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December 23, 2021

Connecticut law opens door to unions in retail cannabis industry

HBJ Photos | Joe Cooper Fine Fettle Dispensary's location on the Berlin Turnpike in Newington.

When adult-use cannabis stores debut in Connecticut, they will not just be opening their doors to customers, but also unions eager to sign up the industry’s employees. A labor peace agreement provision in the recreational marijuana law passed earlier this year gives unions a chance to make inroads into the industry, legal experts say.

These agreements, sometimes referred to as neutrality agreements, lay out how companies and labor organizations can behave during union organizing. To get a retail cannabis license in Connecticut, a company will have to enter into one of these agreements with a labor organization.

The agreements aim to create a more civil unionization process. They require employers to remain neutral, while preventing unions from picketing or holding work stoppages.

However, in practice, these are very labor-friendly provisions, said Jonathan Keselenko, a partner at law firm Foley Hoag LLP.

“It blunts the company’s rights to engage in a campaign. It requires the employer to remain neutral,” he said, explaining that campaigns are the main tool used by companies opposing unionization. “The vast majority of the time when a labor peace agreement gets signed it means there will be a union.”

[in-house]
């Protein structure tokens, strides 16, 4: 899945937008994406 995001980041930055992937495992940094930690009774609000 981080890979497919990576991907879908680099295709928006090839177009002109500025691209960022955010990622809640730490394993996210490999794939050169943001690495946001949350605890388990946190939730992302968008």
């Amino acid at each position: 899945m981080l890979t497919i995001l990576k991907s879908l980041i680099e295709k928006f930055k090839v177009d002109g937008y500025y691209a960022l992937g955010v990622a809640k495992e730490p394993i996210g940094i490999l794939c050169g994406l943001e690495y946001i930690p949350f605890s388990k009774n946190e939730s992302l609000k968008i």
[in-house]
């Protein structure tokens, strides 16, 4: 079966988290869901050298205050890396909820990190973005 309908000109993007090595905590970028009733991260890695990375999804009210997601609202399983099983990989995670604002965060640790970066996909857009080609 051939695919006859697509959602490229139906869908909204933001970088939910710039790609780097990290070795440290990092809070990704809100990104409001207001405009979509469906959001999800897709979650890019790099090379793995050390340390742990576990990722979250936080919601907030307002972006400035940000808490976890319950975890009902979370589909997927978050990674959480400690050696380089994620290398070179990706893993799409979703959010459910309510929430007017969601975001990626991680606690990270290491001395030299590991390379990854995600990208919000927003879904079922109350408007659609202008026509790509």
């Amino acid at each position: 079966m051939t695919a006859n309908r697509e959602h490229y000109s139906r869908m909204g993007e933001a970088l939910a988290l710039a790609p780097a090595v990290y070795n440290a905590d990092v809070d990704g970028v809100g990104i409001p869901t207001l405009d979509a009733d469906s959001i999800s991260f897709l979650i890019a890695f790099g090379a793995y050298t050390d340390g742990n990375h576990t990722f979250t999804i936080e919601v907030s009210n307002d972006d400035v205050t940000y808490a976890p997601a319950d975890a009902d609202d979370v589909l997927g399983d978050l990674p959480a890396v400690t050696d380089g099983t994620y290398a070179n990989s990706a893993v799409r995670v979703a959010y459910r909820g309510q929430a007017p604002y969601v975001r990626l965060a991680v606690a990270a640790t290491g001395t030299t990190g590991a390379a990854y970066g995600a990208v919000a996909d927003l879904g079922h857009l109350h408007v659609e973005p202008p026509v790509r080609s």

Not only does the company have to remain neutral, he said, but the agreements often streamline the unionization process and Connecticut’s law requires an arbitrator to settle any contract disputes.

Even in states without these provisions, like Massachusetts, there have been unionization efforts by the United Food and Commercial Workers International Union that sees cannabis as a big growth area, said Keselenko.

The labor peace agreements tie into the state’s recreational cannabis equity efforts, which seek to recognize the impact that the war on drugs has had on communities of color, said attorney Mike Ross, a partner at law firm Prince Lobel Tye.

“Everything is being closely watched,” said Ross. “There’s a sharp equity lens when it comes to cannabis as an industry. And I think for that reason it is pushing issues like better wages, labor peace agreements, unionized workforce, diversity in the workforce, diversity in the ownership teams throughout the United States.”

Labor peace agreements are not the only provision in the law related to unions. Connecticut’s law also requires cannabis companies to enter a project labor agreement to use union labor in construction over $5 million. 

However, Attorney Daniel Glissman, of Hartford law firm MacDermid, Reynolds & Glissman P.C, said few companies will make those types of investments on retail cannabis sites in the state. Even if they do, said Keselenko, the costs are isolated in comparison to the potential ongoing costs of the neutrality agreements.

Glissman said he does not think the union requirements will discourage companies from entering the state’s adult-use retail market.

“It’s kind of factored into the cost of doing business and the opportunities are sufficiently strong that we haven’t seen companies shy away,” said Keselenko.

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